Diversity, Ecology, and Reclamation Potential of Atriplex Endophytes
Investigators (most current known information)
Conversion of perennial grasslands to degraded shrublands is a significant global concern in arid ecosystems. Restoration efforts are costly, and mere reductions of disturbances are often insufficient to halt shrub encroachment. Development of plant materials with enhanced restoration potential through breeding or generic engineering is challenged by the extreme and pulsed nature of arid habitats. Plants in the genus Atriplex are distributed across arid and saline environments worldwide and broadly valued for reclamation potential. Previously reported studies suggest endophytic microbes associated with Atriplex species may be contributing to host plant fitness. Our research also suggests that seedborne endophytes associated with Atriplex hosts may be useful for enhancing productivity of other plant species used for arid land reclamation.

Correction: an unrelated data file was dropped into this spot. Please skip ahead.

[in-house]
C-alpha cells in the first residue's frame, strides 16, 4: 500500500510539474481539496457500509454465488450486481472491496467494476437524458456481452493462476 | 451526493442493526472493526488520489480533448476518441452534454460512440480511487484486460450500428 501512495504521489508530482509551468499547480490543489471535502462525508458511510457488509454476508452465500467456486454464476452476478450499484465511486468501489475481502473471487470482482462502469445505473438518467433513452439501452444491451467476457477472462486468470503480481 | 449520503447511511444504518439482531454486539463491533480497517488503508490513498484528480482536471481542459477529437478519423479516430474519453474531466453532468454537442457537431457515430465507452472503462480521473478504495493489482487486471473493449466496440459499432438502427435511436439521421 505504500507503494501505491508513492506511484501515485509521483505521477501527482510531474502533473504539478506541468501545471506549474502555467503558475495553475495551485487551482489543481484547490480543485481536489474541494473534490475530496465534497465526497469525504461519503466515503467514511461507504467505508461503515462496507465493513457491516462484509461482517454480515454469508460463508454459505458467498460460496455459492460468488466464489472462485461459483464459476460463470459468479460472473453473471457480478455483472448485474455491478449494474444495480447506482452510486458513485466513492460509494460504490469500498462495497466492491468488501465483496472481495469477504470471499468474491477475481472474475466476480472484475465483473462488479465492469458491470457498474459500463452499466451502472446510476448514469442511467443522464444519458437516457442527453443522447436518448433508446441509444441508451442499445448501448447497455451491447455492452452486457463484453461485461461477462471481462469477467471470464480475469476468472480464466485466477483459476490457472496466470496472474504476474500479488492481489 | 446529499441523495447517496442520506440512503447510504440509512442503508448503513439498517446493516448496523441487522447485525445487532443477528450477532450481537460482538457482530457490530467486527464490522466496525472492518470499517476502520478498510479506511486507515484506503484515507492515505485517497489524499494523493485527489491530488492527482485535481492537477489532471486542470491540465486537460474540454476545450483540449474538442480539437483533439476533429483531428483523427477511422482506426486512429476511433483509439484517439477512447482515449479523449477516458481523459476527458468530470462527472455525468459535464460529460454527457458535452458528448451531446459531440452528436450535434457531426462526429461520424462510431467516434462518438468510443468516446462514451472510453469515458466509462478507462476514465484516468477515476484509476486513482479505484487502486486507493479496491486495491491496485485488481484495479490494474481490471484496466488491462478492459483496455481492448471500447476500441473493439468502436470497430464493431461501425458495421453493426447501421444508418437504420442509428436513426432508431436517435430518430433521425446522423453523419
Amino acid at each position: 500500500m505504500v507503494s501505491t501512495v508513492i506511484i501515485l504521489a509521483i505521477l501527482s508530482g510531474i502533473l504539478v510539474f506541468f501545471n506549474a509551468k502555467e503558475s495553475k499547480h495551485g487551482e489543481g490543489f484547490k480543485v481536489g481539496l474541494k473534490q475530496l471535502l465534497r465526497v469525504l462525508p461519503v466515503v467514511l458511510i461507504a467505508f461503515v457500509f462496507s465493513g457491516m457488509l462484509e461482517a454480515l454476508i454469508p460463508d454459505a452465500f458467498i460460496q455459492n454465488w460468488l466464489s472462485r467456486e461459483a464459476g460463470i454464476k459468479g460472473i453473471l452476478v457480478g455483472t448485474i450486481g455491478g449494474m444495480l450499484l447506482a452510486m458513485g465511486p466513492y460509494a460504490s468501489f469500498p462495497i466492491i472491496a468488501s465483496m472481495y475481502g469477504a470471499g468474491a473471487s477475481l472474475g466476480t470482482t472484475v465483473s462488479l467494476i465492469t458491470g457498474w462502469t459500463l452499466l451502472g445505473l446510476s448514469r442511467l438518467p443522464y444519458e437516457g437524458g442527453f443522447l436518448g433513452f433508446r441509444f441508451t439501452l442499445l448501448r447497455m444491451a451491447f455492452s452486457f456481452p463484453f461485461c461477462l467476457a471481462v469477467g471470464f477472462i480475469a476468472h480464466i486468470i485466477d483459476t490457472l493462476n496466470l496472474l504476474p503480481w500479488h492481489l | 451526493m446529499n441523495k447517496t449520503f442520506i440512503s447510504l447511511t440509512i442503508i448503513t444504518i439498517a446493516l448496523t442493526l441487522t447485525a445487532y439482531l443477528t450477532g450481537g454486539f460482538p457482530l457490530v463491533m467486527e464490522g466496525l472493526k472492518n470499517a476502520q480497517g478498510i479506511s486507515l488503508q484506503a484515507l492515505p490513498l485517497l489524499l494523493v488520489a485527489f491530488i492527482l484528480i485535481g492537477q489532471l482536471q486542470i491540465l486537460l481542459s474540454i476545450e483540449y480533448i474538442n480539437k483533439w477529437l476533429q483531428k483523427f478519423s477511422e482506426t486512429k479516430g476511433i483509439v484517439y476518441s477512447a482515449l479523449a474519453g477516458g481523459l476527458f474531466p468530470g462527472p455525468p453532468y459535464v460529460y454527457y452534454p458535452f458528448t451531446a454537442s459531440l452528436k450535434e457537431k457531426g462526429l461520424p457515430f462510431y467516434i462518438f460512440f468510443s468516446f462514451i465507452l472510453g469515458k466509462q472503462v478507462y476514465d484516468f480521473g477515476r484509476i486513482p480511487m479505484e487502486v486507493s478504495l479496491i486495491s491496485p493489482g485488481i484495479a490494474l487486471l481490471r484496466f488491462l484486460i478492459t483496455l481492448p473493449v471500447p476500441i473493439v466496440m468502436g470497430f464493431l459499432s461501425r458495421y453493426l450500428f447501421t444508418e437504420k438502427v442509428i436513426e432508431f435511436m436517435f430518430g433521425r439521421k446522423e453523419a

Therefore the proposed project will expand on existing New Mexico studies by applying metagenomic analysis for endophyte communities associated with the host plants in-situ, and by examining endophyte compositions of phylogenetically associated plant species of Atriplex both at sites in New Mexico and similar selected sites in Jordan.
Thus this joint international research effort aims to offer biologically sound options for the reclamation of degraded arid landscapes, based on understanding the ecological significance of relevant plant-endophyte associations. It will also develop new tools applicable to restoration of degraded arid landscapes.
No outcomes reported